The life of pea

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There is a hidden war happening on your dinner plate. A desperate battle for supremacy and survival in the midst of your meat and two veg.

The pea wars.

You might not know that this war is going on. It’s a subtle war. A conflict fought in the shadows. A battle between master ninjas.

What’s that – you don’t believe me? Then come with me, my friend, into the murky world of spherification …

Over on the Goodreads “Apocalypse Whenever” forum, I started a discussion about global domination. If you ruled the world, what would you do with all that power?

You have probably spotted my cunning plan. I wanted to entice people to read my new book Global Domination for Beginners. Give them a free sample and then hook them into the full priced book. Mwhahaha.

Then this conversation happened:

Papaphilly: “I am banning peas because they are all little clones planning to take over the world.”

Jennifer: “Oh my pretties…”

David: “I’m with Jennifer – Green Peas Rule!”

Papaphilly: “ANOTHER PEA SYMPATHIZER, OFF TO THE SUCCOTASH FACTORY FOR YOU… and you thought the salt mines were bad.”

David: “Boy do you have a lot on your plate – bet it’ll be harder than you thought to round them up and corral them all! Especially with us green peas sympathizers aiding and abetting them :-)”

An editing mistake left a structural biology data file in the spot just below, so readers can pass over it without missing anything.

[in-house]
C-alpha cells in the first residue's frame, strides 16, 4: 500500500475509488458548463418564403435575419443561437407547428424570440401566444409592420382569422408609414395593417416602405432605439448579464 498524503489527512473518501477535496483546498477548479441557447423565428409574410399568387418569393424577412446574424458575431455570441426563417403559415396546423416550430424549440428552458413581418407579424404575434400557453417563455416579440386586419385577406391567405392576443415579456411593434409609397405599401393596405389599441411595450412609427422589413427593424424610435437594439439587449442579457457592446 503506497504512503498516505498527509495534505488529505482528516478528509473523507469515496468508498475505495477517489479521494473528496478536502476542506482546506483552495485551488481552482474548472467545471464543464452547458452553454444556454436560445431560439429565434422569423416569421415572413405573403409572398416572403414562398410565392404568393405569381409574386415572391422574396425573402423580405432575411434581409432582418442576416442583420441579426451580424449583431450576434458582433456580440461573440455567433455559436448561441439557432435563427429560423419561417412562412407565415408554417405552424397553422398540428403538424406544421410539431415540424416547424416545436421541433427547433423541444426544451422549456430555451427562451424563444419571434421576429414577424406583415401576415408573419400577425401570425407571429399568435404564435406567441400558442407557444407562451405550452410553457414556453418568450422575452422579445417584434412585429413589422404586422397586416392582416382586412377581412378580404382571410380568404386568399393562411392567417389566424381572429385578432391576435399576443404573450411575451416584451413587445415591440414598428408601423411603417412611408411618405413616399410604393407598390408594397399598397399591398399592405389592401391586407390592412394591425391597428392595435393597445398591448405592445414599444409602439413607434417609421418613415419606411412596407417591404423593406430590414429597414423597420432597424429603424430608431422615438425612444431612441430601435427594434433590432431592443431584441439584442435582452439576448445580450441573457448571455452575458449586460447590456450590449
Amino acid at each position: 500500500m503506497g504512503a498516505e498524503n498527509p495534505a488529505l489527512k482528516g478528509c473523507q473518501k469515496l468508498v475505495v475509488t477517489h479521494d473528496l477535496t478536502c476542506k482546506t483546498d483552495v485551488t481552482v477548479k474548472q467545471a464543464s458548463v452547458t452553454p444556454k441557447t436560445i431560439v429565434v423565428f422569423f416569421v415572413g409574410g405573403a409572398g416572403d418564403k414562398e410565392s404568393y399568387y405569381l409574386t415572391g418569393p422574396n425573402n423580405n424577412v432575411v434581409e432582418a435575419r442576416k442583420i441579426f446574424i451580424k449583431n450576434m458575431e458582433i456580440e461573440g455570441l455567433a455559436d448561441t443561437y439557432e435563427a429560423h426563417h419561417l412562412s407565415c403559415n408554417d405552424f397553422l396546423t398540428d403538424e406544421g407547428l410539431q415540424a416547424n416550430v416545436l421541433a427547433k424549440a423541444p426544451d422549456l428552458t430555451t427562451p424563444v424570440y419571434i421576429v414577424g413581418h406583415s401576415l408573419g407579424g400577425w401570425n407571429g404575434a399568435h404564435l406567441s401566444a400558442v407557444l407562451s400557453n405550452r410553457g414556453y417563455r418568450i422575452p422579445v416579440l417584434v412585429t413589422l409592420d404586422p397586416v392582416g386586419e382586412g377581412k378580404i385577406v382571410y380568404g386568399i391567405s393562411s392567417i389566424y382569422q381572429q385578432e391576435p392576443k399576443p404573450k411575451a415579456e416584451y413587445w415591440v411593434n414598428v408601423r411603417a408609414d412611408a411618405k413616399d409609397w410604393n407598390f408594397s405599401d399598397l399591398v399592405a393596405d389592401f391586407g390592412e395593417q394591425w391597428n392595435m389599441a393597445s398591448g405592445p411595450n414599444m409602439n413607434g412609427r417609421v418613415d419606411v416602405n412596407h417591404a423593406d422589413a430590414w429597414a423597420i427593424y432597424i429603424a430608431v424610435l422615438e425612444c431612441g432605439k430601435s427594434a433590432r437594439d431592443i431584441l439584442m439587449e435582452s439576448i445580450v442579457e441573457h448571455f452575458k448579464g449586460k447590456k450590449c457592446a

The more I thought about this, the more I realised that Papaphilly is right. Green peas are evil … and we have been fighting a war against them for centuries.

Everyone has seen what a unrestricted pea can do. At the merest provocation it will hurl itself from your plate and onto the floor. In our household we call them “escapeas”. The Harry Houdinis of the vegetable kingdom.

Once on the floor, a pea will adopt one of two standard tactics.

The espionage pea will immediately go to ground. It will find any hiding place it can, burrow itself into a corner, snuggle into a foxhole. And there it will lurk – the ultimate pea sleeper agent. It will think dark peapod thoughts and gather dust around itself for camouflage.

The kamikaze pea will stand brazenly in full view. It doesn’t want to be seen. Oh no. It wants to be squished underfoot. Giving up its life for the greater glory of peakind. Pea martyrdom.

And the most noble and glorious end for a pea is to be squished by a naked human foot. Especially if it can insinuate its green gooeyness between your toes. And double points if it can leave an indelible stain on the carpet.

Of course, mankind has fought back. One unknown soldier wrote this:

I eat my peas with honey.

I’ve done it all my life.

It makes them taste quite funny,

But it sticks them to my knife

This has mistakenly been thought to be a humorous ditty, sometimes attributed to Ogden Nash or AA Milne. In fact, it is a haunting war poem which speaks of a lifelong conflict against a pitiless enemy. Contrast the aching endless pain of “I’ve done it all my life” with the anger and brutality of “it sticks them to my knife”.

This conflict between man and pea has helped to drive the development of human civilization.